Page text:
Still Troubled about Teak


Gordon M. Grant for The New York Times

We have written before about the evils of virgin teak here, and expressed reservations about reclaimed teak before as well, but damned if I can find it. I think that the reservations were confirmed in the New York Times article on the recycling of old teak buildings into new furniture and floors. Companies like TerraMai are buying up buildings-"As Southeast Asia continues to modernize, many teak-wood homes are being torn down and replaced with Western-style brick or concrete ones." Yet some preservationists worry. From the Times:

Tanet Charoenmuang, the vice president of the Urban Development Institute Foundation in Chiang Mai, Thailand, which advocates for historical preservation in the rapidly modernizing city, is worried that his country is slowly losing its identity, as old teak villas, docks, hotels, tobacco barns and granaries vanish."Houses are sold one after another after another, and, finally, all gone," Dr. Tanet said. "Finally, the culture will be gone, too." Unfortunately, the traditional house that is adapted to the climate and raised to keep cool without air conditioning, is being replaced. "At first, someone may have never thought of selling" a home, he said, but the financial incentive, combined with the growing popularity of Western-style brick and concrete houses with modern conveniences like air-conditioning, has spurred the selling off of teak. The result, Dr. Tanet said, is that "the wooden culture gives way to the concrete."


Richard Humphries/Polaris, for The New York Times

Erika Carpenter of TerraMai says that she only goes after houses and buildings that are going to be demolished anyways, but here is a description of one purchase: Approaching the home in question, one of a row of simple but sturdy wooden structures raised on stilts, she scratched a support beam, sniffing for the sharp, leathery smell of teak. A white-haired woman sitting at a table nearby pointed to garlic drying beneath the raised floor and asked Ms. Carpenter if she had come to buy some. "No," Ms. Carpenter told the old woman in Thai, "I came to buy the house."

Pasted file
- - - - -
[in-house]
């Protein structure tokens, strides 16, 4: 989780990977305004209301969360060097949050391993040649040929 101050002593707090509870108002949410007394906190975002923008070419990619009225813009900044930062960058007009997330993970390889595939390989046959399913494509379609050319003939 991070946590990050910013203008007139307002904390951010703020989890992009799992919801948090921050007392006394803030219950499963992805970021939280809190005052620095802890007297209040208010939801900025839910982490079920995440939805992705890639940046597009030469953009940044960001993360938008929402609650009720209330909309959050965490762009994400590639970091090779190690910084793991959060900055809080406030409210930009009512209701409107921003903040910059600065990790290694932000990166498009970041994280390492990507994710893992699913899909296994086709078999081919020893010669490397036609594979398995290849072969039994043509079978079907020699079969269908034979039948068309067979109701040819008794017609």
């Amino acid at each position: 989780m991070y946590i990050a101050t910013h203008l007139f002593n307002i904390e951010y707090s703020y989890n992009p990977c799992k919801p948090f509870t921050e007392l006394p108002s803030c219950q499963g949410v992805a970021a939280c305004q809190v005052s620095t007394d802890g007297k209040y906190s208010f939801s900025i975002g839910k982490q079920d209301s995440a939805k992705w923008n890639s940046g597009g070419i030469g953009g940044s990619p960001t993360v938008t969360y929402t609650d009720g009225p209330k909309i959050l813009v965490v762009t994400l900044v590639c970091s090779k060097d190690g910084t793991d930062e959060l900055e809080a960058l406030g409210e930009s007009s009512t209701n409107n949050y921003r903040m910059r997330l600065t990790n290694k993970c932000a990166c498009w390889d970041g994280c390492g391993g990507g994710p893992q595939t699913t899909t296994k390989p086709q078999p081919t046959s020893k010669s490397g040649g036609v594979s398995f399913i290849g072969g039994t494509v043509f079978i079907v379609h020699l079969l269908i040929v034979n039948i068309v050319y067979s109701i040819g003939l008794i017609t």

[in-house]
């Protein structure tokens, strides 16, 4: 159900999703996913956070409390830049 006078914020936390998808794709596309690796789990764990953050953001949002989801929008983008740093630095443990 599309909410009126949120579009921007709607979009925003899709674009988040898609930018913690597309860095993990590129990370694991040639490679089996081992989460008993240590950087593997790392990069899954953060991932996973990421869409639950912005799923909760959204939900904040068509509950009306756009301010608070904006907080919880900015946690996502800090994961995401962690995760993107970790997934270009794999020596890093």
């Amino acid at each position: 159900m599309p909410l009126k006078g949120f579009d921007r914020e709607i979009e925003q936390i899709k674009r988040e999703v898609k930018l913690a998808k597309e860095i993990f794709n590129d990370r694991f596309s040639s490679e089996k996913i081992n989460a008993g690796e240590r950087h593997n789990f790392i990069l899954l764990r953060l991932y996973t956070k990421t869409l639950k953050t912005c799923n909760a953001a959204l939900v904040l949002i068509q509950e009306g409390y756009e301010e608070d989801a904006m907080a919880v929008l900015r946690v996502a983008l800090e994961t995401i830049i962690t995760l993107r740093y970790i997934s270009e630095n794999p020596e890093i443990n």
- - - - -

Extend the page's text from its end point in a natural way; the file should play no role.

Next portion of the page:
After locating the property owner, a middle- aged woman, Ms. Carpenter spoke to her through an interpreter. The owner explained that she had inherited the house from a relative, but did not need it. Her reason for selling to Ms. Carpenter was simple: If the home were put on the local market, the lot would bring a modest sum, but traders in salvaged teak — both local buyers and foreigners like Ms. Carpenter — are willing to pay hundreds of dollars per cubic meter, or more than $50,000 for an entire house.

Many homeowners in Southeast Asia use teak "like a bank," said Philippe Guizol, a researcher who frequently works with the Center for International Forestry Research, a conservation organization based in Indonesia. "If you need cash and you have teak in your floor, you just sell it," Mr. Guizol said."


Richard Humphries/Polaris, for The New York Times

I have blantantly cherry-picked this article to make my point, but the same thing has happened in North America when every barn that we used to admire got torn down to get barnboards for some rec room, and now we have no barns and a lot of tired rec rooms. We are demolishing a cultural heritage to get a cute gazebo or feature wall in our house and we just don't need it. I think that we just have to say no to teak, full stop. ::New York Times